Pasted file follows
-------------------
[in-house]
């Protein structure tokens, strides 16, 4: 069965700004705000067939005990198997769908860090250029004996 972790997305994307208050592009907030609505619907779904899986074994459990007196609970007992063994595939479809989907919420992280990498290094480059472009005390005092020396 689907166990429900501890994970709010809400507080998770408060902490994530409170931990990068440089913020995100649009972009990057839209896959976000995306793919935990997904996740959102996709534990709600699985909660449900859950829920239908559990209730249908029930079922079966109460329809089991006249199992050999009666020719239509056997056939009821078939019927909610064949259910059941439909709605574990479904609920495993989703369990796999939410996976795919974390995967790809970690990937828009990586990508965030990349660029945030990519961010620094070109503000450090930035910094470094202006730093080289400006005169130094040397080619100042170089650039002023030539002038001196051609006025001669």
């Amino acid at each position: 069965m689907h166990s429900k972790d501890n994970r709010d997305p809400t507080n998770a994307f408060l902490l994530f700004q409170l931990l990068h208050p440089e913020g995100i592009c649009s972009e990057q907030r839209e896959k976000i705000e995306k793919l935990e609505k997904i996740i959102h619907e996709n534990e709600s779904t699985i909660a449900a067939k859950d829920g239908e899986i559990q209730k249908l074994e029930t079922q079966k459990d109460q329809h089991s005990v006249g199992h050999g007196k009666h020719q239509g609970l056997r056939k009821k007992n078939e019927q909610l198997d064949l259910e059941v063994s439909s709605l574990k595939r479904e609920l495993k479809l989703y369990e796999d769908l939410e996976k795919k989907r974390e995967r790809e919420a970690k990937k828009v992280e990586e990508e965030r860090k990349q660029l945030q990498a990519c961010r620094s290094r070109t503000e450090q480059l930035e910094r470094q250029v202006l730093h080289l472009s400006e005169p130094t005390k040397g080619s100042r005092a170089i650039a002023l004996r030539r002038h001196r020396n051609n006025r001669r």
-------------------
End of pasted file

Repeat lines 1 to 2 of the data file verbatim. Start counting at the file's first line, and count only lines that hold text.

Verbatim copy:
[in-house]
């Protein structure tokens, strides 16, 4: 069965700004705000067939005990198997769908860090250029004996 972790997305994307208050592009907030609505619907779904899986074994459990007196609970007992063994595939479809989907919420992280990498290094480059472009005390005092020396 689907166990429900501890994970709010809400507080998770408060902490994530409170931990990068440089913020995100649009972009990057839209896959976000995306793919935990997904996740959102996709534990709600699985909660449900859950829920239908559990209730249908029930079922079966109460329809089991006249199992050999009666020719239509056997056939009821078939019927909610064949259910059941439909709605574990479904609920495993989703369990796999939410996976795919974390995967790809970690990937828009990586990508965030990349660029945030990519961010620094070109503000450090930035910094470094202006730093080289400006005169130094040397080619100042170089650039002023030539002038001196051609006025001669």